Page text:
The transformer

KANSAS CITY, Mo. – Back in 6th grade Jayson Palmgren was anything but a budding football star.
"I used to be really fat," Palmgren said. "When I was in middle school, I was 5-foot-11 and really big. I played football, but I really wasn't that good. I just didn't like to run a whole lot because I was so big."
Nature eventually took its course and that chubby sixth grader is now one of the hottest offensive line recruits in the entire nation.
Palmgren, a 6-foot-4, 285-pound offensive guard from Kansas City (Mo.) North Kansas City, blossomed physically and has matured into a bulldozer of a run blocker that has earned early scholarship offers from Iowa, Missouri, Kansas and Kansas State. He has been invited to Norte Dame's spring game and Miami's junior day.
Now all of a sudden Palmgren has a different outlook on his future.
"I didn't think I would get any offers, especially this early," Palmgren said. "Then I got the offer from Iowa first, and I was kind of shocked. I didn't think they could offer you this early, but now it's all starting to sink in. I'm going to have a chance to play football for a long time, and that's really cool."
North Kansas City coach Chad Valadez thinks Palmgren is a special player and well deserving of the early national attention he's receiving.
"I have been coaching high school football for 13 years, and without a doubt he is the most physical run blocker that I've been around," Valadez said. "When he gets on a guy, he finished. When you talk to the college coaches, that ability to finish is the one thing that they love right off the bat. Jayson's a great finisher. He doesn't just stay at one level. He moves his feet and gets up field.
"To me, what separates Division I athletes from everybody else is the ability to move in space and how they control their body. For big man that's 6-foot-4 and 285, to be able to get to a safety, a linebacker or a defensive back like he does is a rare quality for a high school offensive lineman."
Palmgren is only getting better with more experience.
"We really saw for the first time this season that he has this nastiness," Valadez said. "He decided he's going to line up and just go out there and kick your (butt). He's still real young and turns 17 in April. He won't even be near his potential until he's 19 or 20, and when he does, watch out.
"What he's got, we just take advantage of. He has a great motor. He continues to play hard play in and play out. I think he's just now scratching the surface on how talented he can be."
Palmgren has been blown away by all of the early attention he's received. His eyes lit up on Wednesday when Valadez told him that an offer from Kansas is in the mail and that K-State should also be offering him shortly.
He's already been to Missouri and Iowa for junior day events, and he's hoping his parents will take him to other upcoming events like the NIKE Training Camp and several summer camp stops across the country.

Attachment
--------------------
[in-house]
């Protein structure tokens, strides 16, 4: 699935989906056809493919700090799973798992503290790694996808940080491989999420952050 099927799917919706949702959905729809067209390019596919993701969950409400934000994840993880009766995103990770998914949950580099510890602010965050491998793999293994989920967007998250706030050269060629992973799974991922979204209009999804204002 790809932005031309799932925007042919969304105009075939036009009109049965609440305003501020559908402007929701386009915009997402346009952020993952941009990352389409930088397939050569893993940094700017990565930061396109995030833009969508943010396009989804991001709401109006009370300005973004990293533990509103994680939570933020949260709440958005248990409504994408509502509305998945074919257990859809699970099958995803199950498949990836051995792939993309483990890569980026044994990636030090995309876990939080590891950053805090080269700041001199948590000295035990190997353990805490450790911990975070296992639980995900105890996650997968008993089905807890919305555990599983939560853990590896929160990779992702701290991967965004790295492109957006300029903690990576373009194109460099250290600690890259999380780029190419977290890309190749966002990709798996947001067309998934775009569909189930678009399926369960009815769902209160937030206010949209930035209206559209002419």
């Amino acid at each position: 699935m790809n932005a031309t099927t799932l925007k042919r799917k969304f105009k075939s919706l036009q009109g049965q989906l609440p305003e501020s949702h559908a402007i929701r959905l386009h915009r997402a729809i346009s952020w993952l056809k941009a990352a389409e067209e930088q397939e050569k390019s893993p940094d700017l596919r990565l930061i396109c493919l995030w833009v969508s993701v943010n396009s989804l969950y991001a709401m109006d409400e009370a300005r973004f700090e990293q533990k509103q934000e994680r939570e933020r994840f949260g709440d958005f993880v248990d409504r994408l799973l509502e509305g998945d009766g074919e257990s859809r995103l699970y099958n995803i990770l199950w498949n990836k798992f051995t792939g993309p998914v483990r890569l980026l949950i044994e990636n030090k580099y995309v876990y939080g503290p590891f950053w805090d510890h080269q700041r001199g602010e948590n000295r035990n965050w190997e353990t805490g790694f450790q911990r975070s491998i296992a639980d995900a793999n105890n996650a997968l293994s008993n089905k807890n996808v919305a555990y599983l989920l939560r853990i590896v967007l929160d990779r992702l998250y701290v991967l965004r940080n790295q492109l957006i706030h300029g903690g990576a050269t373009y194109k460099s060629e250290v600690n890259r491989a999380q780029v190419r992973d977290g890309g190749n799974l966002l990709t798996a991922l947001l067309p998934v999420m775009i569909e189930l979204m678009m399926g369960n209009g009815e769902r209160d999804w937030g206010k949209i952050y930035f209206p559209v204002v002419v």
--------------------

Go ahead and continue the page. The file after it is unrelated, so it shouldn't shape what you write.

"Coach has done a great job of helping me with all this attention," Palmgren said. "He's done a great job of getting my name out there. He says once people watch the tape they'll see what type of player I am. I guess they're really liking what they see, and now that I've got my first offers, I think more should start to come in.
"I'm going to take all five visits, I think. At this point, that's the plan."
Even though he's getting national attention from places as far away as Miami and Notre Dame, local programs like Kansas, Kansas State and Missouri are going to have a strong shot at landing him. He admits he grew up a K-State fan, and his former teammate Tarrell Corby is at Missouri now.
"He calls me a lot and tells me to go to Missouri," Palmgren said. "It would be nice to go to college with somebody you know. I grew up a K-State fan. I lived in Kansas until the end of sixth grade. I lived in Kansas City, Kan. But at this point, I want to wait until the end of my senior season. We have a lot of goals we want to accomplish next year."
Those goals include winning district and making a run for a state championship, which is something that hasn't been done in a while at North Kansas City. The Hornets have produced quality Division I prospects in the past, but both Valadez and Palmgren feel they have the tools next season to make a legit run deep in the state playoffs.
"We have a good core of seniors," Valadez said. "Plus, our district schedule should set us up pretty favorably. We're going to rely heavily on Jayson, though. What he's got, we'll just take advantage of."
Talk like that makes Palmgren blush. Those are words he never thought he'd hear back when he was in middle school.
"Back in middle school, I really didn't like football a lot," he said. "I guess it was probably because I wasn't very good. Then in the eighth grade things started to get earlier. It was like a light switched on, and I started to grow and I started to get better and better.
"I'm not that fat kid anymore."